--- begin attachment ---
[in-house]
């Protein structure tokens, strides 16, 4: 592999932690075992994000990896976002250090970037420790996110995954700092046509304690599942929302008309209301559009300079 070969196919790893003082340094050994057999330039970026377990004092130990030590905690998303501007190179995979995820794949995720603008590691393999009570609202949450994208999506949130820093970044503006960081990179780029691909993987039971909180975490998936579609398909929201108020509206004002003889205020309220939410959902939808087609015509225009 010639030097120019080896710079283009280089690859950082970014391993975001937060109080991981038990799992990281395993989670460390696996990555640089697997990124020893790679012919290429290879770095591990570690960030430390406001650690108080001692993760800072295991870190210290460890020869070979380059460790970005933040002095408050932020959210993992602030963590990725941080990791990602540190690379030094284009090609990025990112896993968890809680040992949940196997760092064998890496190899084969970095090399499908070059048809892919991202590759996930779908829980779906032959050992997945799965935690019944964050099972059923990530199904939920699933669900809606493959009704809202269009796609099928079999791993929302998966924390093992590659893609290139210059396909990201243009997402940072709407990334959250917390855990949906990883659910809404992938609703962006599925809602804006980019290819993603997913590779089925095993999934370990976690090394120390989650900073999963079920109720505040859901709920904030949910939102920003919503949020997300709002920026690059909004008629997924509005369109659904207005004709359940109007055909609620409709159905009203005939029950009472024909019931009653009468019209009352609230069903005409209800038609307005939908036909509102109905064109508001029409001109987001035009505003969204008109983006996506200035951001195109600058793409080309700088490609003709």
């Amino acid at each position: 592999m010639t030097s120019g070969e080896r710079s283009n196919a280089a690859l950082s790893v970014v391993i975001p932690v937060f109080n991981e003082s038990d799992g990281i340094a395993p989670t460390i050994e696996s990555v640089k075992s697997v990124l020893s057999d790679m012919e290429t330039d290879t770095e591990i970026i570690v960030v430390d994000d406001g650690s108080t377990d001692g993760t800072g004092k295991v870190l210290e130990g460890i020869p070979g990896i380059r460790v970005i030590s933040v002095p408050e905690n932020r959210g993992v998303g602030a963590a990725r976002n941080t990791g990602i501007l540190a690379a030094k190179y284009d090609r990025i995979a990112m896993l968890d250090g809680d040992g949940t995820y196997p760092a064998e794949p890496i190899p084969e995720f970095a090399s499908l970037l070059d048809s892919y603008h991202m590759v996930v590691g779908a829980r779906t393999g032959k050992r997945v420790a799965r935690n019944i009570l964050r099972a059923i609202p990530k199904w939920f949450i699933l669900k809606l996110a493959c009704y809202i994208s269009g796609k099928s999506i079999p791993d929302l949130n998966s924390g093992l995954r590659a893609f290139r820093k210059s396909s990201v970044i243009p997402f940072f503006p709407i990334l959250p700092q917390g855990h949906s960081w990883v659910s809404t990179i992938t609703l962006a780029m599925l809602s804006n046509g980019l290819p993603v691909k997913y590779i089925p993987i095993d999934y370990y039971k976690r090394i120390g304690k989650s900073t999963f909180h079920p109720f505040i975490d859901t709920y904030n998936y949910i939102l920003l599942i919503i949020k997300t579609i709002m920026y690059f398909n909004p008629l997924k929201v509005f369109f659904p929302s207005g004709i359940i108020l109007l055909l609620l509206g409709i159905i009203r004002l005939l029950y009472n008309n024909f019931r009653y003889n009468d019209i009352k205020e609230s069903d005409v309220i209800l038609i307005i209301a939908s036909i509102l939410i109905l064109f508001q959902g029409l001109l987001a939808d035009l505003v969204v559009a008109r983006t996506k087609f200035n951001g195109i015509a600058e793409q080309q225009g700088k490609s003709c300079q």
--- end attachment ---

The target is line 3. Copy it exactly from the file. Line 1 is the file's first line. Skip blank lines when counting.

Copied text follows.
């Amino acid at each position: 592999m010639t030097s120019g070969e080896r710079s283009n196919a280089a690859l950082s790893v970014v391993i975001p932690v937060f109080n991981e003082s038990d799992g990281i340094a395993p989670t460390i050994e696996s990555v640089k075992s697997v990124l020893s057999d790679m012919e290429t330039d290879t770095e591990i970026i570690v960030v430390d994000d406001g650690s108080t377990d001692g993760t800072g004092k295991v870190l210290e130990g460890i020869p070979g990896i380059r460790v970005i030590s933040v002095p408050e905690n932020r959210g993992v998303g602030a963590a990725r976002n941080t990791g990602i501007l540190a690379a030094k190179y284009d090609r990025i995979a990112m896993l968890d250090g809680d040992g949940t995820y196997p760092a064998e794949p890496i190899p084969e995720f970095a090399s499908l970037l070059d048809s892919y603008h991202m590759v996930v590691g779908a829980r779906t393999g032959k050992r997945v420790a799965r935690n019944i009570l964050r099972a059923i609202p990530k199904w939920f949450i699933l669900k809606l996110a493959c009704y809202i994208s269009g796609k099928s999506i079999p791993d929302l949130n998966s924390g093992l995954r590659a893609f290139r820093k210059s396909s990201v970044i243009p997402f940072f503006p709407i990334l959250p700092q917390g855990h949906s960081w990883v659910s809404t990179i992938t609703l962006a780029m599925l809602s804006n046509g980019l290819p993603v691909k997913y590779i089925p993987i095993d999934y370990y039971k976690r090394i120390g304690k989650s900073t999963f909180h079920p109720f505040i975490d859901t709920y904030n998936y949910i939102l920003l599942i919503i949020k997300t579609i709002m920026y690059f398909n909004p008629l997924k929201v509005f369109f659904p929302s207005g004709i359940i108020l109007l055909l609620l509206g409709i159905i009203r004002l005939l029950y009472n008309n024909f019931r009653y003889n009468d019209i009352k205020e609230s069903d005409v309220i209800l038609i307005i209301a939908s036909i509102l939410i109905l064109f508001q959902g029409l001109l987001a939808d035009l505003v969204v559009a008109r983006t996506k087609f200035n951001g195109i015509a600058e793409q080309q225009g700088k490609s003709c300079q």